A U.S. Army 2nd Lieutenant Uses An Army Issued Smartphone To Pull Up A Map For Afghan Villagers United States Army via Wikimedia
James Hasik, National Interest: The American Military's Greatest Vulnerability: No GPS in a War
Raytheon's new GPS Operational Control System (OCX) might just be the most troubled program the Pentagon is running. This June, OCX incurred a dreaded Nunn-McCurdy breach, when its projected costs were judged to have increased by 25 percent. The problems, as Dee Ann Divis explained for Inside GNSS, “included inadequate systems engineering at program inception, Block 0 software with high defect rates, and Block 1 designs requiring significant rework.” Multiple cybersecurity requirements caused multiple delays too. All the same, Under Secretary Frank Kendall has just certified the program as meriting completion—the only thing worse than having to spend that kind of money on GPS is not having GPS to spend it on. But just how the Pentagon slowly marched itself into this problem is worth some consideration.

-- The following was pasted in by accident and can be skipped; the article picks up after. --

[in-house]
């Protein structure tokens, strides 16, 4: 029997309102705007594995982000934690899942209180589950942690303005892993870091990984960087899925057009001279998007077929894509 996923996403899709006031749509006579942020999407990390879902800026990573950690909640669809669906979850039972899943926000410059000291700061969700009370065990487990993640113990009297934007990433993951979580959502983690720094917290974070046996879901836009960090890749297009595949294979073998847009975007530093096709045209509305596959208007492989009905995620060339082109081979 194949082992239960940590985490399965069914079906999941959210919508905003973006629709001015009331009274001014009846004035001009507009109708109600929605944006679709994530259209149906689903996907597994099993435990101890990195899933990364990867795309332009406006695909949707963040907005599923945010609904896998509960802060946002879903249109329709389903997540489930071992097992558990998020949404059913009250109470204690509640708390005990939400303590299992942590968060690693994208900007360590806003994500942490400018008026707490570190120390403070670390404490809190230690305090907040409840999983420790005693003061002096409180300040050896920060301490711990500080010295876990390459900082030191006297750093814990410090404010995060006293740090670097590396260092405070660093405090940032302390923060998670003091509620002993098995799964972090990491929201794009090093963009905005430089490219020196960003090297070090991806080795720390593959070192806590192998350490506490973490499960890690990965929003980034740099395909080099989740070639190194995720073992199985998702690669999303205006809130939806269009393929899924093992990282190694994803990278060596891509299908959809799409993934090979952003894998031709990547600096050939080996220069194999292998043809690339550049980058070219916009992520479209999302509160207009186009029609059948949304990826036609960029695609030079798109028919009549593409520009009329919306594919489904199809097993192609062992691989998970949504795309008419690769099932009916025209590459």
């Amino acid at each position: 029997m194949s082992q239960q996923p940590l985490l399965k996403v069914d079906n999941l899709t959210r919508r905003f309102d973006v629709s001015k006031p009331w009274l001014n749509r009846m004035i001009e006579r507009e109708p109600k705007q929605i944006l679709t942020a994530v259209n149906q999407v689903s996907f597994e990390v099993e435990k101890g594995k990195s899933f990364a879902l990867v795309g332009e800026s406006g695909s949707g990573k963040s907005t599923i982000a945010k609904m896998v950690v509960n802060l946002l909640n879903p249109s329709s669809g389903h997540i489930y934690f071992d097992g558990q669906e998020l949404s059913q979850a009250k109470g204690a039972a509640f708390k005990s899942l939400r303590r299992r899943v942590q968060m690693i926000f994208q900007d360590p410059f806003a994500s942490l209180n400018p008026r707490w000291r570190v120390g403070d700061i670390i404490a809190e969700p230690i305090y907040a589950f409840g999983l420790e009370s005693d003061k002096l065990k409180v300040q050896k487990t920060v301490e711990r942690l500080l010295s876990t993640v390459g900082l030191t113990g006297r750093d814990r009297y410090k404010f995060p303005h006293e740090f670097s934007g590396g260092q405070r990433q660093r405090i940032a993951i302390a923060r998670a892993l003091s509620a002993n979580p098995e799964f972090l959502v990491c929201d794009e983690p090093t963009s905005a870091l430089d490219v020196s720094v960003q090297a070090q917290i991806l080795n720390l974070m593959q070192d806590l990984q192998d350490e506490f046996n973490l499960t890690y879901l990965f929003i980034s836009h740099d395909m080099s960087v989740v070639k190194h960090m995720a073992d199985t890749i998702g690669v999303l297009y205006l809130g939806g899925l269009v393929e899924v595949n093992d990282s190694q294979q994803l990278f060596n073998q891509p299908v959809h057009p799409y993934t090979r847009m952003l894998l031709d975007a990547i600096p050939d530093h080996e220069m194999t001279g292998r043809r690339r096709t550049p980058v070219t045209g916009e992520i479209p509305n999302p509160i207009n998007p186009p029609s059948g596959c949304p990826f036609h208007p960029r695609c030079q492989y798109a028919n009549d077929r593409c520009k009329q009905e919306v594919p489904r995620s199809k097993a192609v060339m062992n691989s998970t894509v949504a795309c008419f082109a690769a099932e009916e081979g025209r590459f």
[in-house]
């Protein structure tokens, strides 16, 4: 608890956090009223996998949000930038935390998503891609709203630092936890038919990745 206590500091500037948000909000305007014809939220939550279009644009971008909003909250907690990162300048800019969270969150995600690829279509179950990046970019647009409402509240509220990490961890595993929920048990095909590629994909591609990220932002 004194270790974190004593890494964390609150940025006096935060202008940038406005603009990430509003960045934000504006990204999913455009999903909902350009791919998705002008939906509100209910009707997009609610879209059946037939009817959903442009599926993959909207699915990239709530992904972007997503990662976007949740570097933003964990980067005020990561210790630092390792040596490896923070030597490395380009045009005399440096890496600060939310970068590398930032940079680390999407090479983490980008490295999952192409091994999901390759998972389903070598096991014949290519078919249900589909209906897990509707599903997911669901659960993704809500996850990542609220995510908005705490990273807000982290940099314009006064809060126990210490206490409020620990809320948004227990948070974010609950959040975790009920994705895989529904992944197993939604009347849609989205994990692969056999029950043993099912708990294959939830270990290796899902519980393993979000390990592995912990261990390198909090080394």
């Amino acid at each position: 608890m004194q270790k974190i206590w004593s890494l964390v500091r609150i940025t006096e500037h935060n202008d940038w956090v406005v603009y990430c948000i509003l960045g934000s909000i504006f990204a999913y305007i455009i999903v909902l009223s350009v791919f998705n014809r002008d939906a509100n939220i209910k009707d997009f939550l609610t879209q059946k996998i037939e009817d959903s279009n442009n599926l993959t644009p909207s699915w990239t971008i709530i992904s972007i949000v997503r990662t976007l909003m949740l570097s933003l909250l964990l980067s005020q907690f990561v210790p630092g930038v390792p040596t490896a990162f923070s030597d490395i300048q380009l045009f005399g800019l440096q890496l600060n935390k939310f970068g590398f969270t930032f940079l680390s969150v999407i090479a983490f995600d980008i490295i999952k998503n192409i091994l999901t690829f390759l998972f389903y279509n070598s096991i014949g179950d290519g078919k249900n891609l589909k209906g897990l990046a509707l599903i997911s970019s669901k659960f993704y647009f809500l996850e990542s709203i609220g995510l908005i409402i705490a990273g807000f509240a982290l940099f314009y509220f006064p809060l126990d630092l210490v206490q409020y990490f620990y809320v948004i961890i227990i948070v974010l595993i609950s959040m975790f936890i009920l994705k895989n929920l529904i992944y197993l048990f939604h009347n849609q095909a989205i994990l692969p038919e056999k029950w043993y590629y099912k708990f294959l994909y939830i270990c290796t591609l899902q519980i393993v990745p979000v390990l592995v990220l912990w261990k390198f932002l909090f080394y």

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WNU Editor: Other countries are learning fast on how to take the U.S. military's GPS advantage away from them ....
North Korea Jams GPS Signals And Blocks Access To Websites Like Twitter, Facebook, And YouTube (April 2, 2016).
Has Iran Learned How To Disrupt U.S. Military GPS Systems? (January 21, 2016).
Russia Shuts Down US GPS Sites That Can Be Used For 'Military Purposes' (June 2, 2014)